Burgess, Jean E. & Banks, John A. (2014) Social media. In Cunningham, Stuart & Turnbull, Sue (Eds.) The Media and Communications in Australia [4th edition.]. Allen & Unwin, Sydney, Australia, pp. 285-290.
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In the space of the past decade, the technologies, business models, everyday uses and public understandings of social media have co-evolved rapidly. In the early to mid 2000s, websites like MySpace, Facebook or Twitter were garnering interest in both the press and academia as places for amateur creativity, political subversion or trivial time-wasting on the behalf of subcultures of geeks or ‘digital natives’, but such websites were not seen as legitimate, mainstream media organisations, nor were they generally understood as respectable places for professionals (other than new media professionals) to conduct business. By late 2011, online marketing company Comscore was reporting that social networking was “the most popular online activity worldwide accounting for nearly 1 in every 5 minutes spent online”, reaching 82 percent of the world’s Internet population, or 1.2 billion users (Comscore, 2011).
Today, social media is firmly established as an industry sector in its own right, and is deeply entangled with and embedded in the practices and everyday lives of media professionals, celebrities and ordinary users. We might now think of it as an embedded communications infrastructure extending across culture, society and the economy – ranging from local government Facebook pages alerting us to kerbside collection, to Tumblr blogs providing humorous cultural commentary by curating animated .gifs, to Telstra Twitter accounts responding to user requests for tech help, and to Yelp reviews helping us find somewhere to grab dinner in a strange town. As well as at least appearing to be near-ubiquitous, social media is increasingly seen as highly significant by scholars researching issues as diverse as journalistic practice (Hermida, 2012), the coordination of government and community responses to natural disasters (Bruns & Burgess, 2012), and the activities of global social and political protest movements (Howard & Hussain, 2013)...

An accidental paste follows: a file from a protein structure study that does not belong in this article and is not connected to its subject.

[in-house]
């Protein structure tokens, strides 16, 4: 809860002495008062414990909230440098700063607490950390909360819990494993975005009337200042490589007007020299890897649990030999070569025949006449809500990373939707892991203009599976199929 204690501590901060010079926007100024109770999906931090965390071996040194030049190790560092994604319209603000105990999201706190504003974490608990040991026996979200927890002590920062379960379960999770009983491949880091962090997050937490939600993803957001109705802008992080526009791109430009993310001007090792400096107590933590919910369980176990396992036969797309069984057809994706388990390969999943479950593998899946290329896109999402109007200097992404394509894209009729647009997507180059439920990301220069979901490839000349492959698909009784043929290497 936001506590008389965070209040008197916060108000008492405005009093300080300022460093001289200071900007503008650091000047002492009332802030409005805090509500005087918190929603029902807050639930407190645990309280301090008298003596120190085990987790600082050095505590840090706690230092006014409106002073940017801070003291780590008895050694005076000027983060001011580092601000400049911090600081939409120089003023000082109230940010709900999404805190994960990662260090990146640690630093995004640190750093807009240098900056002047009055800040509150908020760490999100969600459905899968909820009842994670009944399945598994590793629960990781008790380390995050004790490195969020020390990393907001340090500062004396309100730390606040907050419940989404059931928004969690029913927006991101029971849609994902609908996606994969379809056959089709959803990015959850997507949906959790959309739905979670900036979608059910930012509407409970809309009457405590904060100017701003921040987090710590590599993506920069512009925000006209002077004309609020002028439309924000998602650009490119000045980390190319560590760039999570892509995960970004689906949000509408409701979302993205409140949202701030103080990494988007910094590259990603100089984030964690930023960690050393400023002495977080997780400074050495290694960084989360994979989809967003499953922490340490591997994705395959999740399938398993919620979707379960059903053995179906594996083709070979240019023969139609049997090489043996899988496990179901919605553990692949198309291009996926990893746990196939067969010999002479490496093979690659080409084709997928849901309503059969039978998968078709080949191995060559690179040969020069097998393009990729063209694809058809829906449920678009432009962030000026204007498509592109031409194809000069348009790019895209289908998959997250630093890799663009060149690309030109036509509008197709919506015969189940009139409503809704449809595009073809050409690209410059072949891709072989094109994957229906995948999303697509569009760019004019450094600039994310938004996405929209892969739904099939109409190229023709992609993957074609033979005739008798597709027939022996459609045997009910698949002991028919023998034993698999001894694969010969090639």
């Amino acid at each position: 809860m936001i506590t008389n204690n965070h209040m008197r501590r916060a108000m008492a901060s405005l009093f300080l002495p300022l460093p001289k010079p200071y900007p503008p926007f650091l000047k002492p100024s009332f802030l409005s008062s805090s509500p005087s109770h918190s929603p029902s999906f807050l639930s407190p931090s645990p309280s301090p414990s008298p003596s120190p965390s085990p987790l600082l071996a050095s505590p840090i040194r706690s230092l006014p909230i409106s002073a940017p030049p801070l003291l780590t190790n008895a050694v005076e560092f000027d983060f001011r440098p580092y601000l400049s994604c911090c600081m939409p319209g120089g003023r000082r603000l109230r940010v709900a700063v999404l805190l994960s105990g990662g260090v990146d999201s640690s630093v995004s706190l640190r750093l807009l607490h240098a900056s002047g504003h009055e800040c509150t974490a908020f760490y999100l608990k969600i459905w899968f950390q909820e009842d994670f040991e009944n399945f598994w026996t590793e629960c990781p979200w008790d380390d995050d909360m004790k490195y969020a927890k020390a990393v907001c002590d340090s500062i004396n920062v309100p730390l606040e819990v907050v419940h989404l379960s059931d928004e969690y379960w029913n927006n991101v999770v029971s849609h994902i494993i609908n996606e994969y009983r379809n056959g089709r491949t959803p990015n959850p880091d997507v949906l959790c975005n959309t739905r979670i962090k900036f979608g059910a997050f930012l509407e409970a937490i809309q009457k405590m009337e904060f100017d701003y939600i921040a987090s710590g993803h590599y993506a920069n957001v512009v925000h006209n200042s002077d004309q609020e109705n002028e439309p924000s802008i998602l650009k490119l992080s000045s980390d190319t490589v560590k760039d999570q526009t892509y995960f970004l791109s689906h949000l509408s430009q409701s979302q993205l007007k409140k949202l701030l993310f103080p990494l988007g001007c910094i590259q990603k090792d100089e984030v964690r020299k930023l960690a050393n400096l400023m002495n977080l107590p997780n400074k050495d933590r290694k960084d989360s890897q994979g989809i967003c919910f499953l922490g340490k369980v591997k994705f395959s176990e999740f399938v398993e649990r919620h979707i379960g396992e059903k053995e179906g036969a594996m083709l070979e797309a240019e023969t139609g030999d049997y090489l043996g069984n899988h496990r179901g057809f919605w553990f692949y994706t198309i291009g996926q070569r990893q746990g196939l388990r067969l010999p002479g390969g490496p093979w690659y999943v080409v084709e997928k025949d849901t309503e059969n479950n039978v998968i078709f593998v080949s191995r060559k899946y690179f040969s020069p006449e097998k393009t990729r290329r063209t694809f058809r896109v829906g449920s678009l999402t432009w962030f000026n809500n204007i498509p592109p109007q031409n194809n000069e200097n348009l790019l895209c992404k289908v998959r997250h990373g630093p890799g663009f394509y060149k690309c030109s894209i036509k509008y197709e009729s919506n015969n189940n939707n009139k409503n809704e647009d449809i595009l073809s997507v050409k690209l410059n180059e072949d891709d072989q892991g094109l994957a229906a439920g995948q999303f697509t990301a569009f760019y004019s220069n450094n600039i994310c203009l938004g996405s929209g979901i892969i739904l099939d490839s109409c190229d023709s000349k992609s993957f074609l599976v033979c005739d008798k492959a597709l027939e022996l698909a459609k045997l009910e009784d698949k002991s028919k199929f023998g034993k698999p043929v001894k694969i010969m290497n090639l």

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|Item Type:||Book Chapter|
|Keywords:||social media, platforms, twitter, facebook, instagram|
|Subjects:||Australian and New Zealand Standard Research Classification > LANGUAGES COMMUNICATION AND CULTURE (200000) > COMMUNICATION AND MEDIA STUDIES (200100) > Communication Technology and Digital Media Studies (200102)|
|Divisions:||Past > Research Centres > ARC Centre of Excellence for Creative Industries and Innovation
Current > QUT Faculties and Divisions > Creative Industries Faculty
Past > Schools > School of Media, Entertainment & Creative Arts
|Copyright Owner:||Copyright 2014 Allen & Unwin|
|Deposited On:||10 Feb 2014 22:53|
|Last Modified:||10 Jun 2016 10:28|
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